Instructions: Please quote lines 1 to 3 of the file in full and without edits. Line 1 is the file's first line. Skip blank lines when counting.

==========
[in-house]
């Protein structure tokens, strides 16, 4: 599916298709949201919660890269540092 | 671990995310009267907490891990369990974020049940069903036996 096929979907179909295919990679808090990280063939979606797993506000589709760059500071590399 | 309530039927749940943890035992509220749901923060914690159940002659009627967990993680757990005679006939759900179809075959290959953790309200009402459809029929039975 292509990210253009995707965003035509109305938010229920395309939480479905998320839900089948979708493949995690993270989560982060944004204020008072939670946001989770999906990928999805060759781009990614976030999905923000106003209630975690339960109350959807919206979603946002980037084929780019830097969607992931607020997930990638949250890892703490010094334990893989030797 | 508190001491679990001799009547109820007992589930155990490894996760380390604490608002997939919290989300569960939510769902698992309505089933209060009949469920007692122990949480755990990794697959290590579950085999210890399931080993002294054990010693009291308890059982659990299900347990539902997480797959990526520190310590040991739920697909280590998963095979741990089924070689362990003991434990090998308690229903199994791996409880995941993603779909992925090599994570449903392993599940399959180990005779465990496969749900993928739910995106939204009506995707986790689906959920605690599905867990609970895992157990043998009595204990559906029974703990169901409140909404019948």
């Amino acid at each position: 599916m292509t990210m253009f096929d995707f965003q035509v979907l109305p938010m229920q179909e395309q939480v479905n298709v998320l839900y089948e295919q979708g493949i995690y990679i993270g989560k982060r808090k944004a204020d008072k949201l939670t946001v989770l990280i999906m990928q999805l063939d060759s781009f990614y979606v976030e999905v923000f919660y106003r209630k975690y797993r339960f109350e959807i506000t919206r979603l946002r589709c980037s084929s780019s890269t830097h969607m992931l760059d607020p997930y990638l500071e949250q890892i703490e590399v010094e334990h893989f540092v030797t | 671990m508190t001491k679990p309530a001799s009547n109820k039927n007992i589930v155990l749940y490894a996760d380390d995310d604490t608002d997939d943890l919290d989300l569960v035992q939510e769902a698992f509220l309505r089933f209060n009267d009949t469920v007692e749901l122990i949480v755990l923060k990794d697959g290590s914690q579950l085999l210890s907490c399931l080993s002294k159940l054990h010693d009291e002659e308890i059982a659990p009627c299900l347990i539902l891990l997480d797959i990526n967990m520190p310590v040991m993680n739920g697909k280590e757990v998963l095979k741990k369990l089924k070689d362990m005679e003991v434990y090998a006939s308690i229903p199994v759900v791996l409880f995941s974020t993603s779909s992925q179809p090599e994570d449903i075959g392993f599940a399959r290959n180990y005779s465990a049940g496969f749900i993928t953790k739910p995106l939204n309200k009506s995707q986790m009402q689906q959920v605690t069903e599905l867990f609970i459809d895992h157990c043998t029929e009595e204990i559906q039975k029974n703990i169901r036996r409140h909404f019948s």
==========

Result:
[in-house]
């Protein structure tokens, strides 16, 4: 599916298709949201919660890269540092 | 671990995310009267907490891990369990974020049940069903036996 096929979907179909295919990679808090990280063939979606797993506000589709760059500071590399 | 309530039927749940943890035992509220749901923060914690159940002659009627967990993680757990005679006939759900179809075959290959953790309200009402459809029929039975 292509990210253009995707965003035509109305938010229920395309939480479905998320839900089948979708493949995690993270989560982060944004204020008072939670946001989770999906990928999805060759781009990614976030999905923000106003209630975690339960109350959807919206979603946002980037084929780019830097969607992931607020997930990638949250890892703490010094334990893989030797 | 508190001491679990001799009547109820007992589930155990490894996760380390604490608002997939919290989300569960939510769902698992309505089933209060009949469920007692122990949480755990990794697959290590579950085999210890399931080993002294054990010693009291308890059982659990299900347990539902997480797959990526520190310590040991739920697909280590998963095979741990089924070689362990003991434990090998308690229903199994791996409880995941993603779909992925090599994570449903392993599940399959180990005779465990496969749900993928739910995106939204009506995707986790689906959920605690599905867990609970895992157990043998009595204990559906029974703990169901409140909404019948």
């Amino acid at each position: 599916m292509t990210m253009f096929d995707f965003q035509v979907l109305p938010m229920q179909e395309q939480v479905n298709v998320l839900y089948e295919q979708g493949i995690y990679i993270g989560k982060r808090k944004a204020d008072k949201l939670t946001v989770l990280i999906m990928q999805l063939d060759s781009f990614y979606v976030e999905v923000f919660y106003r209630k975690y797993r339960f109350e959807i506000t919206r979603l946002r589709c980037s084929s780019s890269t830097h969607m992931l760059d607020p997930y990638l500071e949250q890892i703490e590399v010094e334990h893989f540092v030797t | 671990m508190t001491k679990p309530a001799s009547n109820k039927n007992i589930v155990l749940y490894a996760d380390d995310d604490t608002d997939d943890l919290d989300l569960v035992q939510e769902a698992f509220l309505r089933f209060n009267d009949t469920v007692e749901l122990i949480v755990l923060k990794d697959g290590s914690q579950l085999l210890s907490c399931l080993s002294k159940l054990h010693d009291e002659e308890i059982a659990p009627c299900l347990i539902l891990l997480d797959i990526n967990m520190p310590v040991m993680n739920g697909k280590e757990v998963l095979k741990k369990l089924k070689d362990m005679e003991v434990y090998a006939s308690i229903p199994v759900v791996l409880f995941s974020t993603s779909s992925q179809p090599e994570d449903i075959g392993f599940a399959r290959n180990y005779s465990a049940g496969f749900i993928t953790k739910p995106l939204n309200k009506s995707q986790m009402q689906q959920v605690t069903e599905l867990f609970i459809d895992h157990c043998t029929e009595e204990i559906q039975k029974n703990i169901r036996r409140h909404f019948s």